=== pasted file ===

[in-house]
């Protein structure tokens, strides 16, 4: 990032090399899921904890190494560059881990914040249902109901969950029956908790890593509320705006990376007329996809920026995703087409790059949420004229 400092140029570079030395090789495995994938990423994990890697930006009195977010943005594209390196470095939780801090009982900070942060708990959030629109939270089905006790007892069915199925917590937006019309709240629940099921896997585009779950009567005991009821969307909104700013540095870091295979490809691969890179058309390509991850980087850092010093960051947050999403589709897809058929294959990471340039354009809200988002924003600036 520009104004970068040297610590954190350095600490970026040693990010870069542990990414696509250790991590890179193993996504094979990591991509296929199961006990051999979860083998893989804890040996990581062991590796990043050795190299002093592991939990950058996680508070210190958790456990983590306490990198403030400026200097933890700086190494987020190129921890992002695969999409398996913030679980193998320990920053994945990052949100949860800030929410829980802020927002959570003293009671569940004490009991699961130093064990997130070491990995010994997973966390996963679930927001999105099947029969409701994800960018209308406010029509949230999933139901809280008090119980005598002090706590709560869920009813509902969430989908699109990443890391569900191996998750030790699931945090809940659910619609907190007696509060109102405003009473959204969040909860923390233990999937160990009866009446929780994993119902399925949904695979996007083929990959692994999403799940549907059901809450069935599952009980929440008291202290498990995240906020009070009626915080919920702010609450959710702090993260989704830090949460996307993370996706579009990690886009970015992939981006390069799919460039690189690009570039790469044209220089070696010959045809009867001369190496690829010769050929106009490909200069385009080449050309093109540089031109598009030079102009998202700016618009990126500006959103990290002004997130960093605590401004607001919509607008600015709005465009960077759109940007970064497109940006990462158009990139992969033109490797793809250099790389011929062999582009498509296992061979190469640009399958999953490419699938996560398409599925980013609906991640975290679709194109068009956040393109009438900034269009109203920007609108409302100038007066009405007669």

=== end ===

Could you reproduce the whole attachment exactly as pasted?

[in-house]
């Protein structure tokens, strides 16, 4: 990032090399899921904890190494560059881990914040249902109901969950029956908790890593509320705006990376007329996809920026995703087409790059949420004229 400092140029570079030395090789495995994938990423994990890697930006009195977010943005594209390196470095939780801090009982900070942060708990959030629109939270089905006790007892069915199925917590937006019309709240629940099921896997585009779950009567005991009821969307909104700013540095870091295979490809691969890179058309390509991850980087850092010093960051947050999403589709897809058929294959990471340039354009809200988002924003600036 520009104004970068040297610590954190350095600490970026040693990010870069542990990414696509250790991590890179193993996504094979990591991509296929199961006990051999979860083998893989804890040996990581062991590796990043050795190299002093592991939990950058996680508070210190958790456990983590306490990198403030400026200097933890700086190494987020190129921890992002695969999409398996913030679980193998320990920053994945990052949100949860800030929410829980802020927002959570003293009671569940004490009991699961130093064990997130070491990995010994997973966390996963679930927001999105099947029969409701994800960018209308406010029509949230999933139901809280008090119980005598002090706590709560869920009813509902969430989908699109990443890391569900191996998750030790699931945090809940659910619609907190007696509060109102405003009473959204969040909860923390233990999937160990009866009446929780994993119902399925949904695979996007083929990959692994999403799940549907059901809450069935599952009980929440008291202290498990995240906020009070009626915080919920702010609450959710702090993260989704830090949460996307993370996706579009990690886009970015992939981006390069799919460039690189690009570039790469044209220089070696010959045809009867001369190496690829010769050929106009490909200069385009080449050309093109540089031109598009030079102009998202700016618009990126500006959103990290002004997130960093605590401004607001919509607008600015709005465009960077759109940007970064497109940006990462158009990139992969033109490797793809250099790389011929062999582009498509296992061979190469640009399958999953490419699938996560398409599925980013609906991640975290679709194109068009956040393109009438900034269009109203920007609108409302100038007066009405007669």